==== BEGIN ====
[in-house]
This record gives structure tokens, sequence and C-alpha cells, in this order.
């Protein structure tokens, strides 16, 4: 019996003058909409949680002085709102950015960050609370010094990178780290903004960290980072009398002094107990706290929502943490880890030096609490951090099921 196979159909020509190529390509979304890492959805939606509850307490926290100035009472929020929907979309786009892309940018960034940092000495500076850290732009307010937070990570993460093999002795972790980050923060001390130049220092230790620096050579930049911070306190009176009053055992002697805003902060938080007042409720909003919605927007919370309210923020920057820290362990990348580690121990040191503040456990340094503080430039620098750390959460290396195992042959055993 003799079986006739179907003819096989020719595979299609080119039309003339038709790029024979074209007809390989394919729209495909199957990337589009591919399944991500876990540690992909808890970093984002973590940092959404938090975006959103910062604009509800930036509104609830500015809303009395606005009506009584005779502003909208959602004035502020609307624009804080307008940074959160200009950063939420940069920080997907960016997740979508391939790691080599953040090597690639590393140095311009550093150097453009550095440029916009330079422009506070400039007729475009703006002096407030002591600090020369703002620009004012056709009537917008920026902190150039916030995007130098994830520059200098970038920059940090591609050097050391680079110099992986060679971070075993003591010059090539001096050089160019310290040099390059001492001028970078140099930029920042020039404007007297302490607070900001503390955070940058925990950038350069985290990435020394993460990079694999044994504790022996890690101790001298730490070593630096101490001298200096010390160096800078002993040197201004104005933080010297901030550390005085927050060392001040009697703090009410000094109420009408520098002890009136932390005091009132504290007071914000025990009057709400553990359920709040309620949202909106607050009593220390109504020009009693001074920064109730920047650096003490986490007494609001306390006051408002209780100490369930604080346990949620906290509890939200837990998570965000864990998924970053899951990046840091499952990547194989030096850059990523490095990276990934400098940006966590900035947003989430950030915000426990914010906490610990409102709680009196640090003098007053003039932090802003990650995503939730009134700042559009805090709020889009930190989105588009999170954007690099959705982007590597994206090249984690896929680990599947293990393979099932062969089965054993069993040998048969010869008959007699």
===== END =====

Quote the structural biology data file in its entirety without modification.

[in-house]
This record gives structure tokens, sequence and C-alpha cells, in this order.
């Protein structure tokens, strides 16, 4: 019996003058909409949680002085709102950015960050609370010094990178780290903004960290980072009398002094107990706290929502943490880890030096609490951090099921 196979159909020509190529390509979304890492959805939606509850307490926290100035009472929020929907979309786009892309940018960034940092000495500076850290732009307010937070990570993460093999002795972790980050923060001390130049220092230790620096050579930049911070306190009176009053055992002697805003902060938080007042409720909003919605927007919370309210923020920057820290362990990348580690121990040191503040456990340094503080430039620098750390959460290396195992042959055993 003799079986006739179907003819096989020719595979299609080119039309003339038709790029024979074209007809390989394919729209495909199957990337589009591919399944991500876990540690992909808890970093984002973590940092959404938090975006959103910062604009509800930036509104609830500015809303009395606005009506009584005779502003909208959602004035502020609307624009804080307008940074959160200009950063939420940069920080997907960016997740979508391939790691080599953040090597690639590393140095311009550093150097453009550095440029916009330079422009506070400039007729475009703006002096407030002591600090020369703002620009004012056709009537917008920026902190150039916030995007130098994830520059200098970038920059940090591609050097050391680079110099992986060679971070075993003591010059090539001096050089160019310290040099390059001492001028970078140099930029920042020039404007007297302490607070900001503390955070940058925990950038350069985290990435020394993460990079694999044994504790022996890690101790001298730490070593630096101490001298200096010390160096800078002993040197201004104005933080010297901030550390005085927050060392001040009697703090009410000094109420009408520098002890009136932390005091009132504290007071914000025990009057709400553990359920709040309620949202909106607050009593220390109504020009009693001074920064109730920047650096003490986490007494609001306390006051408002209780100490369930604080346990949620906290509890939200837990998570965000864990998924970053899951990046840091499952990547194989030096850059990523490095990276990934400098940006966590900035947003989430950030915000426990914010906490610990409102709680009196640090003098007053003039932090802003990650995503939730009134700042559009805090709020889009930190989105588009999170954007690099959705982007590597994206090249984690896929680990599947293990393979099932062969089965054993069993040998048969010869008959007699």